In certain quarters, views have been expressed whether when we eventually get our own Nation, the Oodua Nation, we would be saved the agonies of incompetence, the anguish of corruption and or throes of treacherous leadership.
These are legitimate views and fears. They should be expressed and entertained. Doubts should be expressed and be catered to. For it is only the foolish that does not doubt. Doubts are essential for true progress. They are the greatest tools of the wise. Doubts help to measure where you are and where you need to be and how to get there.
Doubts are the barometers of our dreams, the thermometer to measure the temperature of our efforts and the stethoscope to gauge the beating of our hearts in the face of adversity. Our efforts must not go cold. Our hearts must be strong enough to face the adversities.
We could not and should not be afraid of our future in the Oodua Republic. If Obafemi Awolowo was afraid, he would not take the bulls by the horns in 1951. It would have a great opportunity lost.
If Osagyefo Kwame Nkrumah had given in to fears and intimidation, the birth of Ghana would have been delayed until God knows when. If Sekou Toure had been cowed by the threats and eventual cruelties of the French, who plundered his country to nakedness, Guinea would have remained in bondage. Sendar Senghor had not the courage of a titan, the trajectory of Senegal would have been very much different.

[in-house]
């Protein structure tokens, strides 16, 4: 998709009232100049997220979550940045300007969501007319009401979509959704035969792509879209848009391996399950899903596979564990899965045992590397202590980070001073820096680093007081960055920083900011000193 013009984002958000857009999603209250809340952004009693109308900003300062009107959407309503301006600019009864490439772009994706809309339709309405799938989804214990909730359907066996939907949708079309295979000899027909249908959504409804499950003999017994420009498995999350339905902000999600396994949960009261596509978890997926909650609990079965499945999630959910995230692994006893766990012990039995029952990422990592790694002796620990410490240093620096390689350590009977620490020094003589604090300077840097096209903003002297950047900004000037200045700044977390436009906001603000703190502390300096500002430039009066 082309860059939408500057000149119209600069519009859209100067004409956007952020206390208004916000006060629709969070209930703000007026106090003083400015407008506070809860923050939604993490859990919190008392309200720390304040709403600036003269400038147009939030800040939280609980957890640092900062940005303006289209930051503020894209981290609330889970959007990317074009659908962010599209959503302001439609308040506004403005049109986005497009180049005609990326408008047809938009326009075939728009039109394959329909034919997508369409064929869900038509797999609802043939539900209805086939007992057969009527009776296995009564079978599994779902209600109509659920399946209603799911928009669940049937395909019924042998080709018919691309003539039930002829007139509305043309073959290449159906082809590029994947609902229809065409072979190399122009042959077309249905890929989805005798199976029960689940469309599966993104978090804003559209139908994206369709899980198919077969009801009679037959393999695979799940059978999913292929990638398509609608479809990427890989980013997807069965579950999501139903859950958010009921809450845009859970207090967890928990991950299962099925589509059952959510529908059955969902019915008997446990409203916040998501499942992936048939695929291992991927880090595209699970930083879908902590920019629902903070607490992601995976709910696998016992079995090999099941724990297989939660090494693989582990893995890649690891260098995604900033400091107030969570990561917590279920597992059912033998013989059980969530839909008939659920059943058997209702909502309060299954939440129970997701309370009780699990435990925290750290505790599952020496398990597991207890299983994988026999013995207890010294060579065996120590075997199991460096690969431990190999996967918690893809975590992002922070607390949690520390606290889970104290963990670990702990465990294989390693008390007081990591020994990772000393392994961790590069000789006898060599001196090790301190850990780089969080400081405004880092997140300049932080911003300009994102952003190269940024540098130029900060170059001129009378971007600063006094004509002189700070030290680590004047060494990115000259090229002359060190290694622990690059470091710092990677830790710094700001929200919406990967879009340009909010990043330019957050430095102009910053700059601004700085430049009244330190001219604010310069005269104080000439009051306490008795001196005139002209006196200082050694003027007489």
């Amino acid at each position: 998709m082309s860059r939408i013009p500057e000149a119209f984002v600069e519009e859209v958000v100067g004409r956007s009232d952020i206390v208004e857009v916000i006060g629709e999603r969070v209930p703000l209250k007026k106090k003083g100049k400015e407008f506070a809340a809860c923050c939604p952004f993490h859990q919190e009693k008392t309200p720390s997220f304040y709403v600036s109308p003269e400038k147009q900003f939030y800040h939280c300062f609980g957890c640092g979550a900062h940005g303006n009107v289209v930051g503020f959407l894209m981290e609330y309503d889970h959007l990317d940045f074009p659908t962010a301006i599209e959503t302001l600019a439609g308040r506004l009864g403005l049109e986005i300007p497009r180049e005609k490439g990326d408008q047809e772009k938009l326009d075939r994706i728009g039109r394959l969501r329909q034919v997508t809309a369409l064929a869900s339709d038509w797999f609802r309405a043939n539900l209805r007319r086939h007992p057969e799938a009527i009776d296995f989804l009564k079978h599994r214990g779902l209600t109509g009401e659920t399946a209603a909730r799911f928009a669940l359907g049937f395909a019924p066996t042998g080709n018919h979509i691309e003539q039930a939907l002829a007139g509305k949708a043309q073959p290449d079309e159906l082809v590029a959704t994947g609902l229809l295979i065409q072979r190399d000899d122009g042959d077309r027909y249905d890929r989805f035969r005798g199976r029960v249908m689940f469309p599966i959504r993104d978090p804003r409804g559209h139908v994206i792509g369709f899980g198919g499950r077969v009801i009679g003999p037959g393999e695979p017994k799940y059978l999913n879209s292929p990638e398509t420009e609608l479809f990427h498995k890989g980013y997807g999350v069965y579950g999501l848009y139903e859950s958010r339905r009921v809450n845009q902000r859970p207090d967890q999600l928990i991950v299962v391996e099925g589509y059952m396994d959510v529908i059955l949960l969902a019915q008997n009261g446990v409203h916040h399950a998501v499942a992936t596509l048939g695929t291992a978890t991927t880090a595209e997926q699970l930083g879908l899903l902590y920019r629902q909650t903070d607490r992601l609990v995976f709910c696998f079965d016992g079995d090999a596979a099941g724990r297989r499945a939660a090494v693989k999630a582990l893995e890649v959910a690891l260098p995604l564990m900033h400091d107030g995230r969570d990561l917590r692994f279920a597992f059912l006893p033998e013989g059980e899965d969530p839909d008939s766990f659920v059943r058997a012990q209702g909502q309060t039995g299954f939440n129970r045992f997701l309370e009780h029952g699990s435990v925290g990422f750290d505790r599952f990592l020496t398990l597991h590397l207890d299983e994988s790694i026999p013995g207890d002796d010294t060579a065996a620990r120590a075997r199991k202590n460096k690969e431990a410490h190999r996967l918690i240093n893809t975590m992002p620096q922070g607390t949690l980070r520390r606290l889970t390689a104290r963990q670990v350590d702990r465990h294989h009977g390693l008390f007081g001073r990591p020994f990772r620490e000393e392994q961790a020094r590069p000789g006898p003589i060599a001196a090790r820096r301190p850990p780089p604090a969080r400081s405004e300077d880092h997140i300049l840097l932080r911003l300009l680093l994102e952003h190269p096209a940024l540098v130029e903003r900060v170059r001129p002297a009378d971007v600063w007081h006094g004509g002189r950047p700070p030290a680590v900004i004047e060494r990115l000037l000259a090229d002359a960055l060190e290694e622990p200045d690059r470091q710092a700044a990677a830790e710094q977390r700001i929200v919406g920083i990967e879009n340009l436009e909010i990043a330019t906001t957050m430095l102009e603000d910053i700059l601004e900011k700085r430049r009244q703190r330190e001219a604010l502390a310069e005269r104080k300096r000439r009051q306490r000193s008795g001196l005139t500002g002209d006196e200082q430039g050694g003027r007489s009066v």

If Jomo Kenyatta had not fought like a ravenous leopard, his ancestral lands would still be occupied by the racists from Europe. If Kenneth Kaunda had not the will to endure and persevere, Zambia might still not be free. If Julius Nyerere did not strive to overcome his doubts and believe in his dreams and vision for his people, Tanzania might still be in colonial bondage.
If Mahatma Gandhi and Jawaharlal Nehru had succumbed to the tyranny of the British Empire, India would not have been free in 1948. If Mohammad Ali Jinnah, Allama Mohammad Iqbal, Agha Khan lll and others had failed to follow their dreams and worked towards them, Pakistan would not have been freed from the British and India.
While our fears propel us to have doubts, our doubts should be tooled towards the unending possibilities of the Oodua Nation; the innate greatness of the children of Oduduwa that would be unbound and unleashed.
I have confidence in the discharge of the ethos of the fundamentals of Omoluabi as a veritable tool in our arsenal. I have faith that the burst of the cotyledons of patriotic energy, that have been arrested since October 1, 1960, would inevitably, be let loose in a manner never seen in human history.
There would be a joyous eruption of enthusiasm to rebuild from the ruins of about 60 years of war with an amorphous but enslaving entity called Nigeria. It would be an unshackling of a Nation after over a Century of British inspired dreary dungeon.
We have what it takes in all ramifications. The economic resources are boundless. The natural resources are there. The human resources are amazing. Geographically, we are blessed. Weather is a child of Oodua. Arable land, his twin.